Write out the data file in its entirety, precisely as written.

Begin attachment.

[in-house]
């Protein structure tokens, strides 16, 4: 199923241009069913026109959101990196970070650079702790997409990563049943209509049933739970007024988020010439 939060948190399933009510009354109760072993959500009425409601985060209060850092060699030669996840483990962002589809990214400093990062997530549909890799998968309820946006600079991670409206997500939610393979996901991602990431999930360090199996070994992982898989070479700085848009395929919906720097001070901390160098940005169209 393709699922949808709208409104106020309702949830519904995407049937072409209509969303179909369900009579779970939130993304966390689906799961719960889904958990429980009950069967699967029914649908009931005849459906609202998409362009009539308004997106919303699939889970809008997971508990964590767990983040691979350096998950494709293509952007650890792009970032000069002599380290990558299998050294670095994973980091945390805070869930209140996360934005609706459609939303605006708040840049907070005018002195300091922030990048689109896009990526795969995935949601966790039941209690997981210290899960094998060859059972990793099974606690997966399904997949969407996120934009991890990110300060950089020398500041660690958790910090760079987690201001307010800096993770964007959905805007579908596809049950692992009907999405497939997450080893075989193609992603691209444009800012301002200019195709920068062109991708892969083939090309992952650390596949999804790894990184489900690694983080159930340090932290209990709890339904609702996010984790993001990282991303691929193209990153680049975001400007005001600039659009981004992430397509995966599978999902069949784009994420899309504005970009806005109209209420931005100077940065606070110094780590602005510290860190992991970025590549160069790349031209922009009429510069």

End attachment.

[in-house]
């Protein structure tokens, strides 16, 4: 199923241009069913026109959101990196970070650079702790997409990563049943209509049933739970007024988020010439 939060948190399933009510009354109760072993959500009425409601985060209060850092060699030669996840483990962002589809990214400093990062997530549909890799998968309820946006600079991670409206997500939610393979996901991602990431999930360090199996070994992982898989070479700085848009395929919906720097001070901390160098940005169209 393709699922949808709208409104106020309702949830519904995407049937072409209509969303179909369900009579779970939130993304966390689906799961719960889904958990429980009950069967699967029914649908009931005849459906609202998409362009009539308004997106919303699939889970809008997971508990964590767990983040691979350096998950494709293509952007650890792009970032000069002599380290990558299998050294670095994973980091945390805070869930209140996360934005609706459609939303605006708040840049907070005018002195300091922030990048689109896009990526795969995935949601966790039941209690997981210290899960094998060859059972990793099974606690997966399904997949969407996120934009991890990110300060950089020398500041660690958790910090760079987690201001307010800096993770964007959905805007579908596809049950692992009907999405497939997450080893075989193609992603691209444009800012301002200019195709920068062109991708892969083939090309992952650390596949999804790894990184489900690694983080159930340090932290209990709890339904609702996010984790993001990282991303691929193209990153680049975001400007005001600039659009981004992430397509995966599978999902069949784009994420899309504005970009806005109209209420931005100077940065606070110094780590602005510290860190992991970025590549160069790349031209922009009429510069």